This same list of competencies can be shown as opposites that would be more reflective of high performance, be a better roadmap for success, and a more accurate basis for selection and promotion. For example
Team Player and Individual Accountability
Detail Orientation and Long term Planning
Functional Expertise and Broad Business Understanding
Customer Focused and Efficiency Focused
Communication Absorption and Communication Transfer
You should not make up opposites. Instead, the highest performers should be studied, and senior leaders should review and make sure that profile reflects what the organization will need in the future. But using the example above, you can probably see how opposites are a better reflection of high performance and a more useful as a basis for people management.
There is no all-purpose set of opposites that can be applied to all jobs in all organizations. Not only are the opposites different, but how they are demonstrated are quite differently For example, using the opposites described above, long range thinking could be minutes, hours, or up to a day in call center jobs, and for senior business leaders it is more likely years. Detail orientation is also different, for a call center rep is it hearing a small concern from the customer or quickly spotting a service feature that the customer needs. For a senior leader it might be seeing an unexpected or unexplainable number deep in a financial report. This illustrates that it is not enough to just identify the opposites of high performance, but to also define them clearly in the context of the job and organization.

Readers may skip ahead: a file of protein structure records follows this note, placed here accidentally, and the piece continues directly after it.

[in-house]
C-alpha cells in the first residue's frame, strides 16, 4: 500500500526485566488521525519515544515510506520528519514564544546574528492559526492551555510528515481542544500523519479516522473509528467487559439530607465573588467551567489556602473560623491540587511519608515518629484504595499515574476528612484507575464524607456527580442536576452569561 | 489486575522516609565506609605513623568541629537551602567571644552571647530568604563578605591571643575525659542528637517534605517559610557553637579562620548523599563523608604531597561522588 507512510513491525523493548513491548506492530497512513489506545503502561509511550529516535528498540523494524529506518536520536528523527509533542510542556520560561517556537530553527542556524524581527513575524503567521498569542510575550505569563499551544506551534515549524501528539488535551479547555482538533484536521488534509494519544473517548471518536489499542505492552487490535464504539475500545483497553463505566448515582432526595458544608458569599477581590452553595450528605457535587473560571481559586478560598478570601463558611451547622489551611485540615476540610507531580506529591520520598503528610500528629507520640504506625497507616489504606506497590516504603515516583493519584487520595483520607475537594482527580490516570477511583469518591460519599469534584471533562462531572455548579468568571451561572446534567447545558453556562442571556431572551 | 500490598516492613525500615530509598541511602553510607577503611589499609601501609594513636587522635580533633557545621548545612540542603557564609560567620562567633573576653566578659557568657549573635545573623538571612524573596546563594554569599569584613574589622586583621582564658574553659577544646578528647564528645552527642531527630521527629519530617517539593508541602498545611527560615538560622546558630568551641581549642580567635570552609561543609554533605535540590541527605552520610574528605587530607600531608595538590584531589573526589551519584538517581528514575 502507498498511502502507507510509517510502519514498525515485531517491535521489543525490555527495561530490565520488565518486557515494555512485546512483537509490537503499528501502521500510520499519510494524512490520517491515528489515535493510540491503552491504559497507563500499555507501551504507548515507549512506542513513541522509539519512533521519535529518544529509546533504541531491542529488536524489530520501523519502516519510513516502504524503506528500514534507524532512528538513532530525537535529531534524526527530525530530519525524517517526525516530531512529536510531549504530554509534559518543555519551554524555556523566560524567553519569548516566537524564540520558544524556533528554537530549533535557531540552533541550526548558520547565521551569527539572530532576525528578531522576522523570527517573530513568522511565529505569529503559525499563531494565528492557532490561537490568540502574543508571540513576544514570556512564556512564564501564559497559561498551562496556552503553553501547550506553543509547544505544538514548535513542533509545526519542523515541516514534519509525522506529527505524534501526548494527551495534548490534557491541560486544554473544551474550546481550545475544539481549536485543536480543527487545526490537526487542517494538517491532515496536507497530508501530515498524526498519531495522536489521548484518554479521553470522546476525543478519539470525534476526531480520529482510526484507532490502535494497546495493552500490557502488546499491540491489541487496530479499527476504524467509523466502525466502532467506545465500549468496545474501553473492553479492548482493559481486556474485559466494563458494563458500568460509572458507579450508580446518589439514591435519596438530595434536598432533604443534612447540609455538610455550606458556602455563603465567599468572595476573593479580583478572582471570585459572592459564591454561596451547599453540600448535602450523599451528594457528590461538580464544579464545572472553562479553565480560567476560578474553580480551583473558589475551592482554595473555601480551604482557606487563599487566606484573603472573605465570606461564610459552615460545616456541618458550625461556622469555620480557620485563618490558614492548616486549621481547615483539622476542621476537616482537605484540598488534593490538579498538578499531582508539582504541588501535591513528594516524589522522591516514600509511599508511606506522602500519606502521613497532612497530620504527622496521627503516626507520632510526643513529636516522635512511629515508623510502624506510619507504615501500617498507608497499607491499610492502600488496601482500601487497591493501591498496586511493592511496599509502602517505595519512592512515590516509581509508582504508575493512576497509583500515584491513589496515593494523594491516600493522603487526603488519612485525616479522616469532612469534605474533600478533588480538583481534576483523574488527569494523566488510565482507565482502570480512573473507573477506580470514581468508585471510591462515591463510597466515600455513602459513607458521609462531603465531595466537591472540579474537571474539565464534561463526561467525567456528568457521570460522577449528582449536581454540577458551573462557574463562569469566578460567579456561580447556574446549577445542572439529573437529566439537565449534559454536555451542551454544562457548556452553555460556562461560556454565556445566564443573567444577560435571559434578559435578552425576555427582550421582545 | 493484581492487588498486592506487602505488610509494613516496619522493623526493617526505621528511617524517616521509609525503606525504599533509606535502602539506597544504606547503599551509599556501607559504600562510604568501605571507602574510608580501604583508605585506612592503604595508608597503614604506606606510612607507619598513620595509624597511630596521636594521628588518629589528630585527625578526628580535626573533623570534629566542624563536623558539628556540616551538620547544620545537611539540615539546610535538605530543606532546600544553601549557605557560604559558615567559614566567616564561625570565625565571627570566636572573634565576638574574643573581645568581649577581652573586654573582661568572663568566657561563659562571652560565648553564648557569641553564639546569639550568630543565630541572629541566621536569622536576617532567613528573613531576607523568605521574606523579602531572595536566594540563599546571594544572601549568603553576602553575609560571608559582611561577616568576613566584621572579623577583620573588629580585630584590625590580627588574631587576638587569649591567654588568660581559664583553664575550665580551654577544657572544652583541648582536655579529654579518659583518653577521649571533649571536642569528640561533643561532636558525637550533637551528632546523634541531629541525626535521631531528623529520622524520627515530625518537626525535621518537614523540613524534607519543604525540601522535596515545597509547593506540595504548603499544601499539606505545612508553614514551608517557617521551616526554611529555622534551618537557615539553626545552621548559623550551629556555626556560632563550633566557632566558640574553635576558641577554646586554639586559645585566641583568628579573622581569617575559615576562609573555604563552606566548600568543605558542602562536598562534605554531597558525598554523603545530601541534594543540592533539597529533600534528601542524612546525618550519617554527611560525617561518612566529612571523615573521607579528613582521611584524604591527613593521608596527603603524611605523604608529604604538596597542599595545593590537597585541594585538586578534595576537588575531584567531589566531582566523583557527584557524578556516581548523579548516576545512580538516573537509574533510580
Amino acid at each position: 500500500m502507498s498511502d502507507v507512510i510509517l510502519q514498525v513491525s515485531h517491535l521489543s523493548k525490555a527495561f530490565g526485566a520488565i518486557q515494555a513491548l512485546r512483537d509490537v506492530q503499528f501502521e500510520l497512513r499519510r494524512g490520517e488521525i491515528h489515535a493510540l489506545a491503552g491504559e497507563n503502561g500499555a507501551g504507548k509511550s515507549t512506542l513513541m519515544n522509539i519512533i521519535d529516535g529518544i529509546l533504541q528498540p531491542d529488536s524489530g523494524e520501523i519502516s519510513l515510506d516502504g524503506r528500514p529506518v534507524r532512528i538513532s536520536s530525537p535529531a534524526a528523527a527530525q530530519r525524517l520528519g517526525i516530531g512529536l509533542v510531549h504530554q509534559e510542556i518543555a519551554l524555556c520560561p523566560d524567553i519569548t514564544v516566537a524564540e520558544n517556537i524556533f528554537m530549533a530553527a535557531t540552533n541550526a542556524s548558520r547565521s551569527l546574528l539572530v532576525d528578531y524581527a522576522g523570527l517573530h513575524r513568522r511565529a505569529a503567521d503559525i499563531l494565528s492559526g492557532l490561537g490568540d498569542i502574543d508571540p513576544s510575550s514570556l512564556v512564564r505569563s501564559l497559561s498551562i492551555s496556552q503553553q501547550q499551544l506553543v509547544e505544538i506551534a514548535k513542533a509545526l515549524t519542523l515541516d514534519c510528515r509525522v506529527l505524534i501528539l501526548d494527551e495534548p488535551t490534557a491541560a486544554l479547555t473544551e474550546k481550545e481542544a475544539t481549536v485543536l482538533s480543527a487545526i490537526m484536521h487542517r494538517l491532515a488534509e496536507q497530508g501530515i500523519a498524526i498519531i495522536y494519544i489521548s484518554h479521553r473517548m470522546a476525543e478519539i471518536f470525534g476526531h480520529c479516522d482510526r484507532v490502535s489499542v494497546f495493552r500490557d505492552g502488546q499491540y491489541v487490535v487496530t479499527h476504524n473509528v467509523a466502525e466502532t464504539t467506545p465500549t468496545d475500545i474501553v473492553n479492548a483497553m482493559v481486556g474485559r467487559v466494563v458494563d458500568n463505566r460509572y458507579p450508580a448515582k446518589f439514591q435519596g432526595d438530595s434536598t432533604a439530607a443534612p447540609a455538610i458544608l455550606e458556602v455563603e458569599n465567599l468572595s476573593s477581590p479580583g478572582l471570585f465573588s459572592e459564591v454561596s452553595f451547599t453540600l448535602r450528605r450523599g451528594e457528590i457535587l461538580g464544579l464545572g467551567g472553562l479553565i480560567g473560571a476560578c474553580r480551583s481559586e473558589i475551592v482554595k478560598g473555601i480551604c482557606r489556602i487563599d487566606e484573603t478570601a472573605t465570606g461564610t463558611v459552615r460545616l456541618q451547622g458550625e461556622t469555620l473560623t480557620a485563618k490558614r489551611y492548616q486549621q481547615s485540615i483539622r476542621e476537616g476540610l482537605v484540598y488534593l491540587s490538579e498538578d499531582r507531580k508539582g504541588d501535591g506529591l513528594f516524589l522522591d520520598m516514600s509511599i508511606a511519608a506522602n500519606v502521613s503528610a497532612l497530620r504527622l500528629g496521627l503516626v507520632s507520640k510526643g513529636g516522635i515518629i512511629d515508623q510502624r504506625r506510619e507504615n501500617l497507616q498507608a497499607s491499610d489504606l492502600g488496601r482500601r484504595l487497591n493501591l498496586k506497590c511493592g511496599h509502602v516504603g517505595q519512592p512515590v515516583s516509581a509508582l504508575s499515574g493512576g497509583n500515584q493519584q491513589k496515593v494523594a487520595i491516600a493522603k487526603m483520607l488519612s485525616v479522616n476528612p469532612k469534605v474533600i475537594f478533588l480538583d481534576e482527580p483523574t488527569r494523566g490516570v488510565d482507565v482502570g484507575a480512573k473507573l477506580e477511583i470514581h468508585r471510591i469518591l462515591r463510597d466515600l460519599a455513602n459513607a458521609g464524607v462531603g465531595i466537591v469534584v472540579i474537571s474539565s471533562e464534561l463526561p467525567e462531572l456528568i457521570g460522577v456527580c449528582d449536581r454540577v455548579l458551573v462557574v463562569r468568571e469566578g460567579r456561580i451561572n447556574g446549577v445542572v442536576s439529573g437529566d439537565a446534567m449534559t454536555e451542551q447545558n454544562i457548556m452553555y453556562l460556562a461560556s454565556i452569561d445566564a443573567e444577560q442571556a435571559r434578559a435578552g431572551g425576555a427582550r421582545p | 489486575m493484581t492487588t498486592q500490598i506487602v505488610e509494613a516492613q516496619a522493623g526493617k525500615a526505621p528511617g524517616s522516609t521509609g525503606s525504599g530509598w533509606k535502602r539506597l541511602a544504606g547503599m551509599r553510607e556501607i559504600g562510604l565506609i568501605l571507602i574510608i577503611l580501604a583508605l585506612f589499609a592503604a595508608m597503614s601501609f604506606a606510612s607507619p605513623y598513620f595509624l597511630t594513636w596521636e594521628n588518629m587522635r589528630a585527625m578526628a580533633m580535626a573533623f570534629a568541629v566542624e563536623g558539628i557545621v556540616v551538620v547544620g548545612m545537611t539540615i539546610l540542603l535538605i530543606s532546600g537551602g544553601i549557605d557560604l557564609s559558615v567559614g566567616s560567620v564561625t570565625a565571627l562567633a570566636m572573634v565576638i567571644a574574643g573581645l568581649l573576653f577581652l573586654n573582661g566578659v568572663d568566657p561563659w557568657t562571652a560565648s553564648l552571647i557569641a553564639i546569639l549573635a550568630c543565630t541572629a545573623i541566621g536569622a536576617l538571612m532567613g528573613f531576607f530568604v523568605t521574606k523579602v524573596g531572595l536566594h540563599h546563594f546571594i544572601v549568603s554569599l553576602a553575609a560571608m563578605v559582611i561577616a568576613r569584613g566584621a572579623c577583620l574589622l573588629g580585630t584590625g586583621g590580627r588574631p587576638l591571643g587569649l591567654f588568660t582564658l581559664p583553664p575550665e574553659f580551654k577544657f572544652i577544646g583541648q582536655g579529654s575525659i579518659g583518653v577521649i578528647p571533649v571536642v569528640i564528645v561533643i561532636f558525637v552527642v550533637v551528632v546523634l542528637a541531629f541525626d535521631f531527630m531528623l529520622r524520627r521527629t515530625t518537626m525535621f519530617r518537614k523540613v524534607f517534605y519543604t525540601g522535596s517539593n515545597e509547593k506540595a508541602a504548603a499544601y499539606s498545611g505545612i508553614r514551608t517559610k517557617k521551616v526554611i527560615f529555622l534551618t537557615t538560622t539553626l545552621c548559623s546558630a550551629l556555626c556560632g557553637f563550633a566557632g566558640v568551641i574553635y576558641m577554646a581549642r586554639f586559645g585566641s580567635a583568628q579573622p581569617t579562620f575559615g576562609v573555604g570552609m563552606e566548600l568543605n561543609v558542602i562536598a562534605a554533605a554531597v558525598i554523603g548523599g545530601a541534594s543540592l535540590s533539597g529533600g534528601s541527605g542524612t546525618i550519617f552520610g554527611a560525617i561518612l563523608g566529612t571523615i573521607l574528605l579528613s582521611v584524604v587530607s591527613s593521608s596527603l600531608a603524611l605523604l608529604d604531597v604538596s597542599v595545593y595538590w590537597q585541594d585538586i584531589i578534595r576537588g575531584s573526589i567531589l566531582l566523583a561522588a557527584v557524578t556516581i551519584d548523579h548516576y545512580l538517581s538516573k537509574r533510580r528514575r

Ask questions, answer honestly, and take action
The reality of high performance usually being a set of opposites that vary by type of job or job family requires that those seeking to improve performance at the individual employee level answer several questions about their organization:
Are the standards of how to perform in jobs implicit or explicit in your organization?
If the standards are implicit (unstated norms, history, hearsay, or individual manager bias) are they driving the effort, focus and behavior needed for the future?
If the standards are explicit (written competency profiles for example) are they a reflection of an average level of performance, or high performance?
If the standards are explicit and reflect high performance, are they used by managers to make important people decisions?
If the answers to these questions indicate that you need to take action to make better standards and get managers to use them, we would be happy to help clarify your path. Please contact me at firstname.lastname@example.org.